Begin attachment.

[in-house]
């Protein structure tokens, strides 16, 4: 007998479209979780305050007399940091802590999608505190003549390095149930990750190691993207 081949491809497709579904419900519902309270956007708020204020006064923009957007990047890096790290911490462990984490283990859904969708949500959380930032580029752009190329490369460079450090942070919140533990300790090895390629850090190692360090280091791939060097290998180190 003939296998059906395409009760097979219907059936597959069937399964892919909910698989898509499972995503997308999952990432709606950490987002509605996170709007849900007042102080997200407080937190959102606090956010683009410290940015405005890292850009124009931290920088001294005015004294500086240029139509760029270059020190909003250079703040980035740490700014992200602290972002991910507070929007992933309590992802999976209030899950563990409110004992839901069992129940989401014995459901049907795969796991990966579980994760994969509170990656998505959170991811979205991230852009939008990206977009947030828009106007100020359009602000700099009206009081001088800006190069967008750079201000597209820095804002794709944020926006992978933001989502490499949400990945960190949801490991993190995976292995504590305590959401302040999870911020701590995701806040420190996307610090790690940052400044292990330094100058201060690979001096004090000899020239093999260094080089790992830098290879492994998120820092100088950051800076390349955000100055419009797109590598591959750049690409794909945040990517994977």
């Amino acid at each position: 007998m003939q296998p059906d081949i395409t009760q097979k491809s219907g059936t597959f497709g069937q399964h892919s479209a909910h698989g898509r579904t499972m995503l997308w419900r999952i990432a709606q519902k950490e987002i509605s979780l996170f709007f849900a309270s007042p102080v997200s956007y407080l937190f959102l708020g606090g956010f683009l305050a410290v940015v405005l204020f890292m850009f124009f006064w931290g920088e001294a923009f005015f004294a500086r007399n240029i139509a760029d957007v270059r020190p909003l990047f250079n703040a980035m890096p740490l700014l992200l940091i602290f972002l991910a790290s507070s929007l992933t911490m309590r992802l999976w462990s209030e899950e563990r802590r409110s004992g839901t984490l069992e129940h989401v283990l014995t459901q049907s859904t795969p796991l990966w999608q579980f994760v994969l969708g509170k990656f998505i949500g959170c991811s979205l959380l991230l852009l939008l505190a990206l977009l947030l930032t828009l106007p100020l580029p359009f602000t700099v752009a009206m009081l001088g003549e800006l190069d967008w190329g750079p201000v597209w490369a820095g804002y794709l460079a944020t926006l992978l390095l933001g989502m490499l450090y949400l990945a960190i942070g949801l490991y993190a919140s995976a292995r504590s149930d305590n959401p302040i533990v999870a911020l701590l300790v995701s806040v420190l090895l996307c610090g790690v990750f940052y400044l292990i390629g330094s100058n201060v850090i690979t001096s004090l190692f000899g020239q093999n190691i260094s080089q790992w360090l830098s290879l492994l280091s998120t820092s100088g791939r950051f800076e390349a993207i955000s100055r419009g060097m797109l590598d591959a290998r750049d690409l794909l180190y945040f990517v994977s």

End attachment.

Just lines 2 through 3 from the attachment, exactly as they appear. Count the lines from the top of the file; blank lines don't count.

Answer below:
């Protein structure tokens, strides 16, 4: 007998479209979780305050007399940091802590999608505190003549390095149930990750190691993207 081949491809497709579904419900519902309270956007708020204020006064923009957007990047890096790290911490462990984490283990859904969708949500959380930032580029752009190329490369460079450090942070919140533990300790090895390629850090190692360090280091791939060097290998180190 003939296998059906395409009760097979219907059936597959069937399964892919909910698989898509499972995503997308999952990432709606950490987002509605996170709007849900007042102080997200407080937190959102606090956010683009410290940015405005890292850009124009931290920088001294005015004294500086240029139509760029270059020190909003250079703040980035740490700014992200602290972002991910507070929007992933309590992802999976209030899950563990409110004992839901069992129940989401014995459901049907795969796991990966579980994760994969509170990656998505959170991811979205991230852009939008990206977009947030828009106007100020359009602000700099009206009081001088800006190069967008750079201000597209820095804002794709944020926006992978933001989502490499949400990945960190949801490991993190995976292995504590305590959401302040999870911020701590995701806040420190996307610090790690940052400044292990330094100058201060690979001096004090000899020239093999260094080089790992830098290879492994998120820092100088950051800076390349955000100055419009797109590598591959750049690409794909945040990517994977």
């Amino acid at each position: 007998m003939q296998p059906d081949i395409t009760q097979k491809s219907g059936t597959f497709g069937q399964h892919s479209a909910h698989g898509r579904t499972m995503l997308w419900r999952i990432a709606q519902k950490e987002i509605s979780l996170f709007f849900a309270s007042p102080v997200s956007y407080l937190f959102l708020g606090g956010f683009l305050a410290v940015v405005l204020f890292m850009f124009f006064w931290g920088e001294a923009f005015f004294a500086r007399n240029i139509a760029d957007v270059r020190p909003l990047f250079n703040a980035m890096p740490l700014l992200l940091i602290f972002l991910a790290s507070s929007l992933t911490m309590r992802l999976w462990s209030e899950e563990r802590r409110s004992g839901t984490l069992e129940h989401v283990l014995t459901q049907s859904t795969p796991l990966w999608q579980f994760v994969l969708g509170k990656f998505i949500g959170c991811s979205l959380l991230l852009l939008l505190a990206l977009l947030l930032t828009l106007p100020l580029p359009f602000t700099v752009a009206m009081l001088g003549e800006l190069d967008w190329g750079p201000v597209w490369a820095g804002y794709l460079a944020t926006l992978l390095l933001g989502m490499l450090y949400l990945a960190i942070g949801l490991y993190a919140s995976a292995r504590s149930d305590n959401p302040i533990v999870a911020l701590l300790v995701s806040v420190l090895l996307c610090g790690v990750f940052y400044l292990i390629g330094s100058n201060v850090i690979t001096s004090l190692f000899g020239q093999n190691i260094s080089q790992w360090l830098s290879l492994l280091s998120t820092s100088g791939r950051f800076e390349a993207i955000s100055r419009g060097m797109l590598d591959a290998r750049d690409l794909l180190y945040f990517v994977s």